The medical world is continually expanding, with new technological advances and treatments being produced every day. With these new advances, however, comes an ongoing need for tools that are identifiable with universal systems. This type of traceability is necessary in order to keep track of the medical implants and other supplies being distributed to medical settings worldwide.
Additional reasons why hospitals and clinics would need to keep track of their equipment properly include the following:
- Inventory Management – Hospitals and clinics need tracking systems to make sure their inventory is always full to prevent instances of running out of supplies.
- Malfunction Tracing – Should a piece of tracked medical equipment malfunction and need a replacement part, doctors would know exactly where that device was manufactured and be able to place an order.
- Accountability – By making traceability mandatory for their equipment, medical device manufacturers are being held accountable in their quest to craft devices that are high-performing and high-quality.
To make this traceability process occur while flowing as smoothly as possible, the United States Food and Drug Administration (FDA) and the European Commission have recently passed new UDI, or Unique Device Identification, requirements.
What Does UDI Mean and Why Is It Important?
UDI is a barcode identification system that contains a unique series of numbers and letters that determine a medical device’s data and product identification.
The first part of these numbers and letters that medical manufacturers are required to encode is the Device Identifier (DI), which identifies the device and labeler, rather than the product itself.
The second part of a UDI involves the identification of the product. Products can be represented by various numbers and letters that can include any of the following information:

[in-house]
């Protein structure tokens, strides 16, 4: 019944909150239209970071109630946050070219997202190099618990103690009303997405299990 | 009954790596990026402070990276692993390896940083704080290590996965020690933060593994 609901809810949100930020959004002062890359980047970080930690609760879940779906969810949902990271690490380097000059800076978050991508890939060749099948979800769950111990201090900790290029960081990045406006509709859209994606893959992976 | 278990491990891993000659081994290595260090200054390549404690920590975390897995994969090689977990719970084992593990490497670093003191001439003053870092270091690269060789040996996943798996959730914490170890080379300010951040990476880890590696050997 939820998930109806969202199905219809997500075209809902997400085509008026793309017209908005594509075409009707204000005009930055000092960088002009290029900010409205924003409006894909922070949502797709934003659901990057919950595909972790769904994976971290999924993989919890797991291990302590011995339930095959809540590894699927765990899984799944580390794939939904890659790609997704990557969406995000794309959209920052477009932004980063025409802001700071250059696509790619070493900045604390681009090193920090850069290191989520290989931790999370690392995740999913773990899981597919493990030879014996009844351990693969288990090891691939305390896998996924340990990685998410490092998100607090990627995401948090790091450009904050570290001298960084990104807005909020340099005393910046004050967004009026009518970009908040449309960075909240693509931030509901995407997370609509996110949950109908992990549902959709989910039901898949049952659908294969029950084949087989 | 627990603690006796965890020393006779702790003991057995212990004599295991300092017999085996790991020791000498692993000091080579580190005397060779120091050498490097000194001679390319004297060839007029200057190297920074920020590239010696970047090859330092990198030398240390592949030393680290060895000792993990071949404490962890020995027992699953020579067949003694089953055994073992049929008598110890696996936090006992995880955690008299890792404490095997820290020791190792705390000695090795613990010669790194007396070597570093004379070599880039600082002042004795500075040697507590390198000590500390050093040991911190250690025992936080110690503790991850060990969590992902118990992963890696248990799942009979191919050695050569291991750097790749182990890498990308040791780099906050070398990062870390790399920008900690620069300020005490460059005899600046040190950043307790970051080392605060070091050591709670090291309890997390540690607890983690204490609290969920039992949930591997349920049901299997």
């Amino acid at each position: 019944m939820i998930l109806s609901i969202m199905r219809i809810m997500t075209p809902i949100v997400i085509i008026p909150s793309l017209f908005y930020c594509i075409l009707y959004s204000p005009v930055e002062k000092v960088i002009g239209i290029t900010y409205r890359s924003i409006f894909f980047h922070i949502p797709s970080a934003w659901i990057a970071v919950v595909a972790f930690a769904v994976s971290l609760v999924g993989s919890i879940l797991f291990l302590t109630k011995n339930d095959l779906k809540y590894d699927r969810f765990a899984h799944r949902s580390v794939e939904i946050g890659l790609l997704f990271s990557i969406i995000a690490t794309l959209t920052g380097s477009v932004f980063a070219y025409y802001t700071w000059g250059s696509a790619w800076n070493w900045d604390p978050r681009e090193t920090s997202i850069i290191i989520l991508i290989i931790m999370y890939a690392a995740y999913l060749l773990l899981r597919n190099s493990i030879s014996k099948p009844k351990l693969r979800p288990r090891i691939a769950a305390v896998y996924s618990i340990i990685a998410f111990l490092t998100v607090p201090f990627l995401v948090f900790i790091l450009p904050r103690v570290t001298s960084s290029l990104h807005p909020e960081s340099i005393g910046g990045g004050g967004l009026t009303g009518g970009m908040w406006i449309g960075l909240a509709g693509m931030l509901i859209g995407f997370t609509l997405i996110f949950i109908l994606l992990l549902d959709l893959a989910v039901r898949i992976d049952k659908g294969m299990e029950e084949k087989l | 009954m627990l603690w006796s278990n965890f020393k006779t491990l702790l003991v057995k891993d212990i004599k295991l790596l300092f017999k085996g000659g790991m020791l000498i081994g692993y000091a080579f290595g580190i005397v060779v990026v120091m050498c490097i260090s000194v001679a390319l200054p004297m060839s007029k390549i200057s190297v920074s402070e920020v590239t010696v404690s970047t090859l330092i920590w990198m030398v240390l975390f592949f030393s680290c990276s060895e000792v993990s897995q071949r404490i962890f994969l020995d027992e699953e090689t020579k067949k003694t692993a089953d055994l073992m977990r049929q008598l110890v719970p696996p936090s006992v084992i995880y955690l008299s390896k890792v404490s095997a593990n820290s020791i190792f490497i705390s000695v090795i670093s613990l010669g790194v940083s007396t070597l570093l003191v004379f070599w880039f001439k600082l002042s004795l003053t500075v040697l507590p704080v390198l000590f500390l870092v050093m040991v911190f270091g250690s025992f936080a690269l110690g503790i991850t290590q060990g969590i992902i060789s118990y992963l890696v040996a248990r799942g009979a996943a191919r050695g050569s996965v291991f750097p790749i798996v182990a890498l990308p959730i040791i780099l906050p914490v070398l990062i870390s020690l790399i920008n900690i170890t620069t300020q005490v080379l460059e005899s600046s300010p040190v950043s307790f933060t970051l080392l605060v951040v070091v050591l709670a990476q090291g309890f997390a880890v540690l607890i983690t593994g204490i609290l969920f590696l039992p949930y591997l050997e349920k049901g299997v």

- GS1 Global Trade Item Number® (GTIN®)
- Batch numbers
- Date codes
- Expiry dates
- Serial numbers
UDIs are important because they’re a form of identification that every single medical device is required to have. They must be represented on packages as labels that are easy to read, and one way that medical device manufacturers are complying with this necessity is via laser marking systems.
How Do Laser Systems Play a Role in UDI Requirements?
Laser marking systems are an important asset to medical device manufacturers because they’re able to mark UDI barcodes without affecting the piece’s functionality. Laser systems can also mark on a wide range of packages that have varying sizes and shapes. These may include flat surfaces, cylindrical parts, and more irregular 3D objects.
TYKMA Electrox offers a variety of part marking services from its laser marking systems and can work with you to recommend a system and software that’s ideal for your company.
Other applications for our laser marking machines within the medical industry include, but aren’t limited to, the following:
- Surgical tools
- Dental implants